We did it all. “It” being anything involving those new public safety rules every one must adhere to nowadays. We enjoyed riding in the back of a pick-up, or sitting sandwiched comfortably between our parents in the front seat. No booster seats. No seat belts, period. My brother got to drive when he was about twelve. Which ticked me off. I wanted to drive too, but I was only eleven. And a girl.

    We played outside all day with our mother only requesting that we stay within “yelling” distance. If we wanted to go further, all we had to do was say,”We’re going to so and so’s house.” We walked along a road to a tiny country store, where we bought penny candy. We climbed to the tops of the biggest trees we could find – and waved to our mother hanging clothes on the clothesline. She waved back, too. She didn’t worry about us falling. I could go on and on…but, you can see I’m part of that “generation.”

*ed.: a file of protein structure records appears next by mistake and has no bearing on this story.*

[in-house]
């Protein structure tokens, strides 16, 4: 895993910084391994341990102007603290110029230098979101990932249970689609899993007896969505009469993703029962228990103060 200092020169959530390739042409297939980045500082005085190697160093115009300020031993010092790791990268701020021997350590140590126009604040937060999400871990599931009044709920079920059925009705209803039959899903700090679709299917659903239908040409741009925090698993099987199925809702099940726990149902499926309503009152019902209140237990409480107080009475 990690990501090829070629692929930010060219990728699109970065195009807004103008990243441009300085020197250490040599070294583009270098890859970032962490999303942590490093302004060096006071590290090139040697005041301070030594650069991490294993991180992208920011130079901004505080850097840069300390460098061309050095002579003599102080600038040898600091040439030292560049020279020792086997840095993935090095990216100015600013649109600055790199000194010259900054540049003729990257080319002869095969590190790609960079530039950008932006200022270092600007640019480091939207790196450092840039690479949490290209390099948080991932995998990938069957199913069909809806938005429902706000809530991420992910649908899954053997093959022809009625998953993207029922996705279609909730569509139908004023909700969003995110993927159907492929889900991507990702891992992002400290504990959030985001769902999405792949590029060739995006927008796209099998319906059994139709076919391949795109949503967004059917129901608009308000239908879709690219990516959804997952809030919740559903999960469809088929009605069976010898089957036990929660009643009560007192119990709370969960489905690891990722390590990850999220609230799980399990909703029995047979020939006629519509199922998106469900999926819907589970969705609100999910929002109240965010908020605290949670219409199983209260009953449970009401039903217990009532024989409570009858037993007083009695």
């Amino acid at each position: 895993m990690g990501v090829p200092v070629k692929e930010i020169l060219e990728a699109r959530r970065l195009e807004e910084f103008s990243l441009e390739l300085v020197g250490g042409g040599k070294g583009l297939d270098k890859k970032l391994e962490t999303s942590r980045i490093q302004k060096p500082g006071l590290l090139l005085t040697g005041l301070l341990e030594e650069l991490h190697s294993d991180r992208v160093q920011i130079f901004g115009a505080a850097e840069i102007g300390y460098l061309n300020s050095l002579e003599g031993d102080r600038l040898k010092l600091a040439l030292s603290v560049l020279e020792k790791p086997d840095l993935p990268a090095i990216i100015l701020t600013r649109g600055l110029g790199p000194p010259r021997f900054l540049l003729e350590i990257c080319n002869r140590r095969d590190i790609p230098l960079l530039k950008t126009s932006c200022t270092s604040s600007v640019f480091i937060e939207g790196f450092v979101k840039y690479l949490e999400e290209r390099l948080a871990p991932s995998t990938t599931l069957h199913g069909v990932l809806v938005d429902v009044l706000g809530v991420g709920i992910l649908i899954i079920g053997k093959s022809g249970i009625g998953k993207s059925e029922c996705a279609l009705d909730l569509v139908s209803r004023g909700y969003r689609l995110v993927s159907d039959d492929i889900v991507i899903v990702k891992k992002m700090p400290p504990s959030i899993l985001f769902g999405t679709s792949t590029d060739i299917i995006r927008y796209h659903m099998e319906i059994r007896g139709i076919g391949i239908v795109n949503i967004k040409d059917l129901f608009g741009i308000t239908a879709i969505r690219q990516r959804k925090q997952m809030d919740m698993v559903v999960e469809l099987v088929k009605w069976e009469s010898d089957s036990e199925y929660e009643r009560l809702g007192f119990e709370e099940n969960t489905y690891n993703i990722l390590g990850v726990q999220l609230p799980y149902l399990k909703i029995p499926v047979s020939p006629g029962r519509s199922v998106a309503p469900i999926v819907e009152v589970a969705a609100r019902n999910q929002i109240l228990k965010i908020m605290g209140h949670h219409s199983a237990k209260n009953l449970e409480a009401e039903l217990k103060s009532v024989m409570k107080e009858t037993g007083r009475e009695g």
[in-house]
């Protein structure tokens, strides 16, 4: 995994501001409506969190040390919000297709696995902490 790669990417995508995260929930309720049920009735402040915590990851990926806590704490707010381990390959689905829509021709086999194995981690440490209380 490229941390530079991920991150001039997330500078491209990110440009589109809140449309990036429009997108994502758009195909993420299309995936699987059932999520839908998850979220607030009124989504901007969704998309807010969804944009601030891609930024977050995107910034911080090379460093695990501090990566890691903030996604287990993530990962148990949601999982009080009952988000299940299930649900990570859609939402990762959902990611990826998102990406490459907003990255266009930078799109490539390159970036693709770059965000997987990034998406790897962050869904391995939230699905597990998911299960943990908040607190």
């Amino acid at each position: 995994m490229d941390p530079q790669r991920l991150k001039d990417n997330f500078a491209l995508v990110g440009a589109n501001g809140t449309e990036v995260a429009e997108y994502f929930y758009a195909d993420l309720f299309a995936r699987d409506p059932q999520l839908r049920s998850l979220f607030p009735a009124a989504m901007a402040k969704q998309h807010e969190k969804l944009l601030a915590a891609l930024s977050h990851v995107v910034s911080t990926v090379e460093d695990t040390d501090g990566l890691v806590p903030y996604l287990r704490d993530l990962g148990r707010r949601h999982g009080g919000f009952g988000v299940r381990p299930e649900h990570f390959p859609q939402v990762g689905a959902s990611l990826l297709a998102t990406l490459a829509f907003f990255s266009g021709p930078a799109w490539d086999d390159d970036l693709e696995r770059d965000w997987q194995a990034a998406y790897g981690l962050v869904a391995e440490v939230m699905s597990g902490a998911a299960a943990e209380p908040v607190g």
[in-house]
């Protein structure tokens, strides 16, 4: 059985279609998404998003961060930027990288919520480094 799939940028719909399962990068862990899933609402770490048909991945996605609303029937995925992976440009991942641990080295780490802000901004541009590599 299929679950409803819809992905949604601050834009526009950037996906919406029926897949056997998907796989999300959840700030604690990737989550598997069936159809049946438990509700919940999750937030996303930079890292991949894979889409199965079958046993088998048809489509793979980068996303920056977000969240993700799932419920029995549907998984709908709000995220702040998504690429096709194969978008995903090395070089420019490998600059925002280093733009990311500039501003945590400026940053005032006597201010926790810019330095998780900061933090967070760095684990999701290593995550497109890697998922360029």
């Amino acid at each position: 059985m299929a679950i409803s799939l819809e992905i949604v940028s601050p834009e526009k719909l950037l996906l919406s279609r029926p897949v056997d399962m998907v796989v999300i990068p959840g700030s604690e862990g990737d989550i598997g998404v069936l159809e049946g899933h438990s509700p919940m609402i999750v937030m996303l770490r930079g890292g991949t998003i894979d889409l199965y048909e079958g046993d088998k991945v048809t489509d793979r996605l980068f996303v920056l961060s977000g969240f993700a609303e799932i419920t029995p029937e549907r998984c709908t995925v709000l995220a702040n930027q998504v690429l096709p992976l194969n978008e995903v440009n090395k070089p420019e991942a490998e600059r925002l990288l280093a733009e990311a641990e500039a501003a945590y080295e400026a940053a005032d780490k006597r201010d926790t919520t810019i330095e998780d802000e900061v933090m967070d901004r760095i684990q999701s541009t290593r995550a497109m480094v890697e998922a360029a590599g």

Congratulations on your story!!! Wow – 25K words! Having the NaNo goal was worth it, right??? Yes, pls post an excerpt. It would be great to have the opportunity to read it.


    1. Thanks dear, never would have believed I would be this far along already. I’ve been taking weekends off because my grey matter is pretty well cooked by Friday mid afternoon. It certainly has been a “ride”

      Liked by 1 person

  4. Great post and very apt for me at the present. Last week my youngest daughter was married and in my FOB speech I majored on why she nearly didn’t make it. Sounds like we were awful parents but the worst situation referred to why she was running down the shoulder of a freeway when she was three!!

    Almost 60 years ago I had my own narrow escape when trying to walk across a rock face, I slipped, grabbed a root which came away in my hand and fell 30 ft onto my back. Five feet either side was rock but I had landed on a bed of rotting vegetation with only a cut to my thumb.

    If your numbers up it’s curtains.

    Liked by 1 person